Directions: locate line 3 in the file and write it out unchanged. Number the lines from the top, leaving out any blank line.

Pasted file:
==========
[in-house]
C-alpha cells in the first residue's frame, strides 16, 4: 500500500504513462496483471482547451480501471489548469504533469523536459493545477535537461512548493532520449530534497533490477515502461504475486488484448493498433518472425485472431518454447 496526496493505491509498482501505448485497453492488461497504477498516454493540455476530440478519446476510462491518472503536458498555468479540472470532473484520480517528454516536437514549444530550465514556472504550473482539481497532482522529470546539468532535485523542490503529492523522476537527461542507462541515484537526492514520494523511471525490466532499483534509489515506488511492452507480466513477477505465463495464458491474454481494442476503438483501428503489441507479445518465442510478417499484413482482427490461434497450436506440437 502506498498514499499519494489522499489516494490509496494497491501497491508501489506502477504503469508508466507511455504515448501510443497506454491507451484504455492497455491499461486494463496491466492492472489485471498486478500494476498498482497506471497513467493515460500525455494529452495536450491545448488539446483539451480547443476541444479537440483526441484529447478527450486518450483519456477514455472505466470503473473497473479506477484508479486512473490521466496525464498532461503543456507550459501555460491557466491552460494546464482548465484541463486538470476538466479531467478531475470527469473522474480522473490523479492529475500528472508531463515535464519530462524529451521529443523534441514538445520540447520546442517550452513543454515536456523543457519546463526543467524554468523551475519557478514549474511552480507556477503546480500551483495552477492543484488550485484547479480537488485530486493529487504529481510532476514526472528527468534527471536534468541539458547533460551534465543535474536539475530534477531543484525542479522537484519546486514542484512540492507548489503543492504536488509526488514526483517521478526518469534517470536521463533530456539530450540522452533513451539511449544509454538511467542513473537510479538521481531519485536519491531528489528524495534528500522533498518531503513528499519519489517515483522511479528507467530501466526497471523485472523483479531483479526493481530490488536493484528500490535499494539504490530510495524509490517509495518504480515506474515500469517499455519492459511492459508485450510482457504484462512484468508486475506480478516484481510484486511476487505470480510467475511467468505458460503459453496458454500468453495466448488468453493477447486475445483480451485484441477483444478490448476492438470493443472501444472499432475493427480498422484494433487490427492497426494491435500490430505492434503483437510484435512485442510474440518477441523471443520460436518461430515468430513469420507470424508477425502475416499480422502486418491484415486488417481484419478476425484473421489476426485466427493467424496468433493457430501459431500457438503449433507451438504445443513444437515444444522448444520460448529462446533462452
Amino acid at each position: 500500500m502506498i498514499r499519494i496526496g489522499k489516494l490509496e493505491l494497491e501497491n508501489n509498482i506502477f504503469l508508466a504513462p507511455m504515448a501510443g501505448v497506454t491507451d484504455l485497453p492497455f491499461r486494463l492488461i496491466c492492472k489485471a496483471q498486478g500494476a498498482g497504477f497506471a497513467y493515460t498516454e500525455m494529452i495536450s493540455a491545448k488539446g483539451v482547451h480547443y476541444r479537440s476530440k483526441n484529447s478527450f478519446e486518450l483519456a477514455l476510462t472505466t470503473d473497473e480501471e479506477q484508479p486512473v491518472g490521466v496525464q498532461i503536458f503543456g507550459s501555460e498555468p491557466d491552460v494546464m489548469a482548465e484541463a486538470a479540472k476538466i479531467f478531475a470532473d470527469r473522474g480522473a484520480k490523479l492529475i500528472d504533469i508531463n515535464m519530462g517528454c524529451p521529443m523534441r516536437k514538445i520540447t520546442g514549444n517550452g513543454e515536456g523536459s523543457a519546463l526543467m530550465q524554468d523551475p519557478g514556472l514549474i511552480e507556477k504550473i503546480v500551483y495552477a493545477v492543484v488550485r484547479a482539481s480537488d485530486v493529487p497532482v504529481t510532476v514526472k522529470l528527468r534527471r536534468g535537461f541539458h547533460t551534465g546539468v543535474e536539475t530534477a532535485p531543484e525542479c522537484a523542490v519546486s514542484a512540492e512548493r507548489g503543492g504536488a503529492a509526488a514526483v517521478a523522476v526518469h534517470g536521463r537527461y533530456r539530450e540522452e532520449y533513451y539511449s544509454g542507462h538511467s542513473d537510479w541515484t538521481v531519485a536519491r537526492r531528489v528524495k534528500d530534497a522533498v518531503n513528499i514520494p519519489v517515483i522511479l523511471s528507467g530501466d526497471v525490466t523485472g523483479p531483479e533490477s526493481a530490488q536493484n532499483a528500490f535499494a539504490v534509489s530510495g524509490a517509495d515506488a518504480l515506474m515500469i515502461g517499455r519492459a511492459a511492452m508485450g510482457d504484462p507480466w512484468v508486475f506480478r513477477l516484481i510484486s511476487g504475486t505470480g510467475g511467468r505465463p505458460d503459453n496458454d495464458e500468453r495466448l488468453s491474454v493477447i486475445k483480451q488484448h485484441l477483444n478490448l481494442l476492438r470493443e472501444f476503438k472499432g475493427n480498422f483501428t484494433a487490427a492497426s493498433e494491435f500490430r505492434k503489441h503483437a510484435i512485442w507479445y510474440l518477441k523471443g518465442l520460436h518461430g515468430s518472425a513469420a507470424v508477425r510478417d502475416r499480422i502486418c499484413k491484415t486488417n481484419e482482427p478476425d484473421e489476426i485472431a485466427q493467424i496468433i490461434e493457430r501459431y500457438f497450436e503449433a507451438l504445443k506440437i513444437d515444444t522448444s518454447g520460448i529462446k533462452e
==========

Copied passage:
Amino acid at each position: 500500500m502506498i498514499r499519494i496526496g489522499k489516494l490509496e493505491l494497491e501497491n508501489n509498482i506502477f504503469l508508466a504513462p507511455m504515448a501510443g501505448v497506454t491507451d484504455l485497453p492497455f491499461r486494463l492488461i496491466c492492472k489485471a496483471q498486478g500494476a498498482g497504477f497506471a497513467y493515460t498516454e500525455m494529452i495536450s493540455a491545448k488539446g483539451v482547451h480547443y476541444r479537440s476530440k483526441n484529447s478527450f478519446e486518450l483519456a477514455l476510462t472505466t470503473d473497473e480501471e479506477q484508479p486512473v491518472g490521466v496525464q498532461i503536458f503543456g507550459s501555460e498555468p491557466d491552460v494546464m489548469a482548465e484541463a486538470a479540472k476538466i479531467f478531475a470532473d470527469r473522474g480522473a484520480k490523479l492529475i500528472d504533469i508531463n515535464m519530462g517528454c524529451p521529443m523534441r516536437k514538445i520540447t520546442g514549444n517550452g513543454e515536456g523536459s523543457a519546463l526543467m530550465q524554468d523551475p519557478g514556472l514549474i511552480e507556477k504550473i503546480v500551483y495552477a493545477v492543484v488550485r484547479a482539481s480537488d485530486v493529487p497532482v504529481t510532476v514526472k522529470l528527468r534527471r536534468g535537461f541539458h547533460t551534465g546539468v543535474e536539475t530534477a532535485p531543484e525542479c522537484a523542490v519546486s514542484a512540492e512548493r507548489g503543492g504536488a503529492a509526488a514526483v517521478a523522476v526518469h534517470g536521463r537527461y533530456r539530450e540522452e532520449y533513451y539511449s544509454g542507462h538511467s542513473d537510479w541515484t538521481v531519485a536519491r537526492r531528489v528524495k534528500d530534497a522533498v518531503n513528499i514520494p519519489v517515483i522511479l523511471s528507467g530501466d526497471v525490466t523485472g523483479p531483479e533490477s526493481a530490488q536493484n532499483a528500490f535499494a539504490v534509489s530510495g524509490a517509495d515506488a518504480l515506474m515500469i515502461g517499455r519492459a511492459a511492452m508485450g510482457d504484462p507480466w512484468v508486475f506480478r513477477l516484481i510484486s511476487g504475486t505470480g510467475g511467468r505465463p505458460d503459453n496458454d495464458e500468453r495466448l488468453s491474454v493477447i486475445k483480451q488484448h485484441l477483444n478490448l481494442l476492438r470493443e472501444f476503438k472499432g475493427n480498422f483501428t484494433a487490427a492497426s493498433e494491435f500490430r505492434k503489441h503483437a510484435i512485442w507479445y510474440l518477441k523471443g518465442l520460436h518461430g515468430s518472425a513469420a507470424v508477425r510478417d502475416r499480422i502486418c499484413k491484415t486488417n481484419e482482427p478476425d484473421e489476426i485472431a485466427q493467424i496468433i490461434e493457430r501459431y500457438f497450436e503449433a507451438l504445443k506440437i513444437d515444444t522448444s518454447g520460448i529462446k533462452e